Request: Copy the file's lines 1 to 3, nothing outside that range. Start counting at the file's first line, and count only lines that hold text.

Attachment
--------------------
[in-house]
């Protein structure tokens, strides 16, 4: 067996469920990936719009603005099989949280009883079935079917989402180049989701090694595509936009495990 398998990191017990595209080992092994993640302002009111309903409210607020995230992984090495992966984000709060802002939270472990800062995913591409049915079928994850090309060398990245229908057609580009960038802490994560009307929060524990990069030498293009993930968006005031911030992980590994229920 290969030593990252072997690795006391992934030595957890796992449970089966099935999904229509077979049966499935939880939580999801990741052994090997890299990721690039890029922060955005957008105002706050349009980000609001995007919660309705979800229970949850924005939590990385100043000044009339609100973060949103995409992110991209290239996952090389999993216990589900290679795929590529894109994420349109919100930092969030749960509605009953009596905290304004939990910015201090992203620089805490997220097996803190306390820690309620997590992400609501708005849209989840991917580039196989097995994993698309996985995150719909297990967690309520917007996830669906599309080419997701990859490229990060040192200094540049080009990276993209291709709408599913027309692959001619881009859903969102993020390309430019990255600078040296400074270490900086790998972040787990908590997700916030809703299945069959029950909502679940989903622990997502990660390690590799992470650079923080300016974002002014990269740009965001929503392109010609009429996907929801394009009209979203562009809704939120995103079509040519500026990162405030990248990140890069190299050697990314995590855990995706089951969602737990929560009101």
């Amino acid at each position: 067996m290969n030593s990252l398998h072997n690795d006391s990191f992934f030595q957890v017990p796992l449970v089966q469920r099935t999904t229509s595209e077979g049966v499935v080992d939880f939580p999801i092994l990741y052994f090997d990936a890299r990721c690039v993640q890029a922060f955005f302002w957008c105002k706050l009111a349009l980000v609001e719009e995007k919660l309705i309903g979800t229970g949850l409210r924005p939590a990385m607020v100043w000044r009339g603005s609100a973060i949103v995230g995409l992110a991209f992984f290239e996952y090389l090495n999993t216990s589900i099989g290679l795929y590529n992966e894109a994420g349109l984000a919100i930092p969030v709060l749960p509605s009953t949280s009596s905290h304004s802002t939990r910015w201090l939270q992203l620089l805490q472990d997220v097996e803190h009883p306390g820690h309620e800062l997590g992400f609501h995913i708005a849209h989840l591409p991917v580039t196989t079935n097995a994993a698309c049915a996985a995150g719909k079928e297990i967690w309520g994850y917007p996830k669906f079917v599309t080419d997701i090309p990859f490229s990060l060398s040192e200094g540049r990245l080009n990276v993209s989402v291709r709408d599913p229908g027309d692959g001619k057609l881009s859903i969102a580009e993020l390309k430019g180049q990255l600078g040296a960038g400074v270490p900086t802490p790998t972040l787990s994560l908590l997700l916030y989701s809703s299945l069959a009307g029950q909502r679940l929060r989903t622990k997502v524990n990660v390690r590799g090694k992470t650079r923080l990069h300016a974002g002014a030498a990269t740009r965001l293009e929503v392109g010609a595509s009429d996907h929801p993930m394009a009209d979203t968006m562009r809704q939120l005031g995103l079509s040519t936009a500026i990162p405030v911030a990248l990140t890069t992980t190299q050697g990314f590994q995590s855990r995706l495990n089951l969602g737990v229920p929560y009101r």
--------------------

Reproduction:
[in-house]
């Protein structure tokens, strides 16, 4: 067996469920990936719009603005099989949280009883079935079917989402180049989701090694595509936009495990 398998990191017990595209080992092994993640302002009111309903409210607020995230992984090495992966984000709060802002939270472990800062995913591409049915079928994850090309060398990245229908057609580009960038802490994560009307929060524990990069030498293009993930968006005031911030992980590994229920 290969030593990252072997690795006391992934030595957890796992449970089966099935999904229509077979049966499935939880939580999801990741052994090997890299990721690039890029922060955005957008105002706050349009980000609001995007919660309705979800229970949850924005939590990385100043000044009339609100973060949103995409992110991209290239996952090389999993216990589900290679795929590529894109994420349109919100930092969030749960509605009953009596905290304004939990910015201090992203620089805490997220097996803190306390820690309620997590992400609501708005849209989840991917580039196989097995994993698309996985995150719909297990967690309520917007996830669906599309080419997701990859490229990060040192200094540049080009990276993209291709709408599913027309692959001619881009859903969102993020390309430019990255600078040296400074270490900086790998972040787990908590997700916030809703299945069959029950909502679940989903622990997502990660390690590799992470650079923080300016974002002014990269740009965001929503392109010609009429996907929801394009009209979203562009809704939120995103079509040519500026990162405030990248990140890069190299050697990314995590855990995706089951969602737990929560009101």
């Amino acid at each position: 067996m290969n030593s990252l398998h072997n690795d006391s990191f992934f030595q957890v017990p796992l449970v089966q469920r099935t999904t229509s595209e077979g049966v499935v080992d939880f939580p999801i092994l990741y052994f090997d990936a890299r990721c690039v993640q890029a922060f955005f302002w957008c105002k706050l009111a349009l980000v609001e719009e995007k919660l309705i309903g979800t229970g949850l409210r924005p939590a990385m607020v100043w000044r009339g603005s609100a973060i949103v995230g995409l992110a991209f992984f290239e996952y090389l090495n999993t216990s589900i099989g290679l795929y590529n992966e894109a994420g349109l984000a919100i930092p969030v709060l749960p509605s009953t949280s009596s905290h304004s802002t939990r910015w201090l939270q992203l620089l805490q472990d997220v097996e803190h009883p306390g820690h309620e800062l997590g992400f609501h995913i708005a849209h989840l591409p991917v580039t196989t079935n097995a994993a698309c049915a996985a995150g719909k079928e297990i967690w309520g994850y917007p996830k669906f079917v599309t080419d997701i090309p990859f490229s990060l060398s040192e200094g540049r990245l080009n990276v993209s989402v291709r709408d599913p229908g027309d692959g001619k057609l881009s859903i969102a580009e993020l390309k430019g180049q990255l600078g040296a960038g400074v270490p900086t802490p790998t972040l787990s994560l908590l997700l916030y989701s809703s299945l069959a009307g029950q909502r679940l929060r989903t622990k997502v524990n990660v390690r590799g090694k992470t650079r923080l990069h300016a974002g002014a030498a990269t740009r965001l293009e929503v392109g010609a595509s009429d996907h929801p993930m394009a009209d979203t968006m562009r809704q939120l005031g995103l079509s040519t936009a500026i990162p405030v911030a990248l990140t890069t992980t190299q050697g990314f590994q995590s855990r995706l495990n089951l969602g737990v229920p929560y009101r």